It’s nearly time to get warm-season plants in the ground

Dr. Curtis Swift is a horticultural expert with the Tri River Area Extension office.



Curtis Swift cutout

Dr. Curtis Swift is a horticultural expert with the Tri River Area Extension office.

This is one of the areas at The Commons we will consider converting into a showpiece of color and texture.



4.18.10 EC

This is one of the areas at The Commons we will consider converting into a showpiece of color and texture.

Mother Nature can’t seem to make up her mind.  Is spring here or not? Regardless of her indecision I know we need to get working on our gardens.  Some area gardeners are already eating lettuce and spinach. They planted back in February as soon as the snow disappeared and are now reaping the benefits of early planting. Others haven’t even started to prepare their gardens for planting.

Whether you are doing square-foot gardening or planting in rows, it is best to mark the holes or rows where the seed will be planted, apply water to cover the spot where the seed will be placed, place the seed in the wet soil and then cover the seed with dry soil.  This ensures the seed has sufficient water to germinate while avoiding the problem of excessive weed growth and crusting of the soil surface.

With small slow-germinating seeds such as carrots it helps to place a board over the planting row to help retain soil moisture.  When the soil crusts these small seedlings will die while trying to push through the soil crust. With square-foot gardening, build a small berm around the square and rest a square piece of plywood on the berm. You can also build a low berm along either side of rows of carrots to trap and hold moisture.  Check on occasion to determine when the carrots, etc., emerge and remove the plywood.

When the seedlings emerge, continue to water the area immediately around the plant.  There is no reason to water the area between the rows until the plants are much bigger.  This technique saves water and reduces the need for weeding. Once the weather begins to turn hot, mulch can be applied to help retain moisture and keep the soil from getting too hot for root growth.  Keep the mulch away from the base of the plants to help prevent stem rot and a place for pillbugs, slugs, snails and other critters to hide.

When early May arrives, gardeners in the Grand Valley can set out tomato, pepper, eggplant and other warm season plants.  Seed of beans, New Zealand spinach and the other warm season crops can be planted.  Gardeners in Montrose, Delta and higher elevation counties and areas need to wait a bit longer before putting in these warm-season vegetables.  For specifics on when you should plant specific vegetables check out the vegetable information on my Web site at WesternSlopeGardening.org or contact the Master Gardener desk in Grand Junction at 244-1836.

By next week some gardeners should start planting their plots at the Grand Junction Community Garden at the Library on the corner of Chipeta and Fifth in Grand Junction. I had hoped to have these plots ready before now but that wasn’t possible.  The availability of these plots is made available thanks to the Mesa County Public Library District, the City of Grand Junction, Grand Junction Pipe and Supply, the Mesa County Compost Facility and Colorado State University Extension. Much of this project has been made possible due to the equipment operated and time contributed by Wayne Hopper.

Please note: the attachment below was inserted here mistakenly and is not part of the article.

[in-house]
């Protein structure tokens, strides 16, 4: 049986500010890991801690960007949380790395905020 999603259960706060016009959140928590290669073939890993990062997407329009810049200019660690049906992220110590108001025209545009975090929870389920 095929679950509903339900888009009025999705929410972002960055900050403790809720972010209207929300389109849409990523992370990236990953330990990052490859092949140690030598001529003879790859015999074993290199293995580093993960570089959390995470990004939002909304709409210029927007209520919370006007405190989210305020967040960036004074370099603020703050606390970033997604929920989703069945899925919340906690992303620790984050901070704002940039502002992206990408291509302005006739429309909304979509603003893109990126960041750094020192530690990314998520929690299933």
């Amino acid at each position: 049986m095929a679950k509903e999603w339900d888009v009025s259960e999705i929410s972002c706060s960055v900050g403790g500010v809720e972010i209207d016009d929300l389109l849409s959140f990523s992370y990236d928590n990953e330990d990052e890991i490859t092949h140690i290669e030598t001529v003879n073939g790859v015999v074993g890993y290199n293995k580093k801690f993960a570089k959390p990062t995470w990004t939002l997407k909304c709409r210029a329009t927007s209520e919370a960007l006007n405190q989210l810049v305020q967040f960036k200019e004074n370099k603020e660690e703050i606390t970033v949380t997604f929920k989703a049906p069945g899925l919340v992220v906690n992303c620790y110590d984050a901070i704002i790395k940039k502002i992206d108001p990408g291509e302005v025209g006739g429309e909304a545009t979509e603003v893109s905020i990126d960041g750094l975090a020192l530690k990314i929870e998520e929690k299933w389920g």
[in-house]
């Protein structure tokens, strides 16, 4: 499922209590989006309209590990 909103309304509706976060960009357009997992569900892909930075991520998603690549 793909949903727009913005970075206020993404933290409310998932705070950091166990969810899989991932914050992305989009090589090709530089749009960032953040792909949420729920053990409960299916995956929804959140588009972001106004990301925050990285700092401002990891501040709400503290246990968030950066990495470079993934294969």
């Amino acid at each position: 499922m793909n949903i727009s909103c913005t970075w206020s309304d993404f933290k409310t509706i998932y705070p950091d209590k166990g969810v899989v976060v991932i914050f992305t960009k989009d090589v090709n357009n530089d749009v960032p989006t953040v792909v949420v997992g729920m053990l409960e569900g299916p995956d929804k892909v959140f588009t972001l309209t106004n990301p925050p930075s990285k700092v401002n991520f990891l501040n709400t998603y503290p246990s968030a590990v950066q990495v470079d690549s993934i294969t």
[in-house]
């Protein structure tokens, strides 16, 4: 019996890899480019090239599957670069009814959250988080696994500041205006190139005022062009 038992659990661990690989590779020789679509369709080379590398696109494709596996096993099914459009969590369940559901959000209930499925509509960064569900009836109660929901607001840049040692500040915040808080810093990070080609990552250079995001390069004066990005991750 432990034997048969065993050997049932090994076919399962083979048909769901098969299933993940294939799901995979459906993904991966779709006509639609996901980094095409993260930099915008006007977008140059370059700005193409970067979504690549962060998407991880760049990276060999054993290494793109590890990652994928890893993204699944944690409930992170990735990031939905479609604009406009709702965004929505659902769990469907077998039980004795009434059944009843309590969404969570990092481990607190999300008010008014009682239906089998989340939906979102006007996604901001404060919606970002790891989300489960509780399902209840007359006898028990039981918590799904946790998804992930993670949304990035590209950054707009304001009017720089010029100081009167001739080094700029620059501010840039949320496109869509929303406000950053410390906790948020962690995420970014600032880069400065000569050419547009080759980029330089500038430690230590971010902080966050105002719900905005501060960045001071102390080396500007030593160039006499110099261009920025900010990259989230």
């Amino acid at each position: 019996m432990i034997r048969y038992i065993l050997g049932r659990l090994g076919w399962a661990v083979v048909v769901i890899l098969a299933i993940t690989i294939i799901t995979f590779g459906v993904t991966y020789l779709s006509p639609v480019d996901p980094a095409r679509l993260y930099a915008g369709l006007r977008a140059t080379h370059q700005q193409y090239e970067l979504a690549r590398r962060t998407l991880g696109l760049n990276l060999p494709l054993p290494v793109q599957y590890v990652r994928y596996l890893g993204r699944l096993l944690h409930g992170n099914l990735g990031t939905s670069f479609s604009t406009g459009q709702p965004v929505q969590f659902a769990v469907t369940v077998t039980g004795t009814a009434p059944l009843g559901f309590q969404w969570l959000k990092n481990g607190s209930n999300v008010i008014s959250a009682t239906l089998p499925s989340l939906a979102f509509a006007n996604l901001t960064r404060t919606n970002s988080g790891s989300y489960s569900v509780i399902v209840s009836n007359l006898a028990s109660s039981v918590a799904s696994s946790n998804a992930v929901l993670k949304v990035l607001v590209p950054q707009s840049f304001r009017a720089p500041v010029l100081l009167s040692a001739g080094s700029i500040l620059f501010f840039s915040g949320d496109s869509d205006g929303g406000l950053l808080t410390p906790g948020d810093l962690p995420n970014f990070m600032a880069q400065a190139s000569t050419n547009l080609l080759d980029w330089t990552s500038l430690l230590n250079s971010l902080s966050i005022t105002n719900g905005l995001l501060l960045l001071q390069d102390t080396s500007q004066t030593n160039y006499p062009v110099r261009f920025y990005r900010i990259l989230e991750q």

These plots rent for $50 per year.  Each plot is 400 square feet in size and has access to water.  I’ll be conducting a number of gardening workshops on site and Master Gardeners and I will be available during the spring, summer and fall to answer questions on vegetable gardening.  A bulletin board is being installed at the northwest corner of the garden and workshops scheduled for the garden will be posted there. These workshops also will be listed online at WesternSlopeGardening.org and available by calling 244-1836.  This list is updated several times a week so be sure to check in on a regular basis for the updated listing.  If you are interested in one of these plots, pick up an application at the front desk of the Main Library at the corner of Grand and Fifth in Grand Junction or visit our office at the Mesa County Fairgrounds.

When you plant your potatoes, you might find the soil a little dry.  We haven’t had a good rain this past week, check your gardens and landscape and water if you find them dry.

If vegetable gardening is not your thing and you would prefer to learn more about landscaping and garden design, you should join us for the garden restoration workshops we will be conducting at Hilltop.  Master Gardener and garden designer Kathy Kimbrough will be presenting a workshop on garden renovation on Monday, April 26, from 9 a.m. to noon at The Commons, 625 27 ½ Road.  The workshop will include a presentation and some hands-on activities.  There will be a follow-up workshop the following Monday, May 3, at the same time and location.

A badly overgrown area at Hilltop will be discussed and dissected to determine what plants need to be removed and what plants should remain.  The next step in the class will be the development the landscape design to provide all season color.  Plant selection will be a prime consideration in this step.  The final step will be the installation of the planting. There is a $10 charge per class to cover expenses; please call the Extension office at 244-1834 or stop by our office at the Mesa County Fairgrounds to register.

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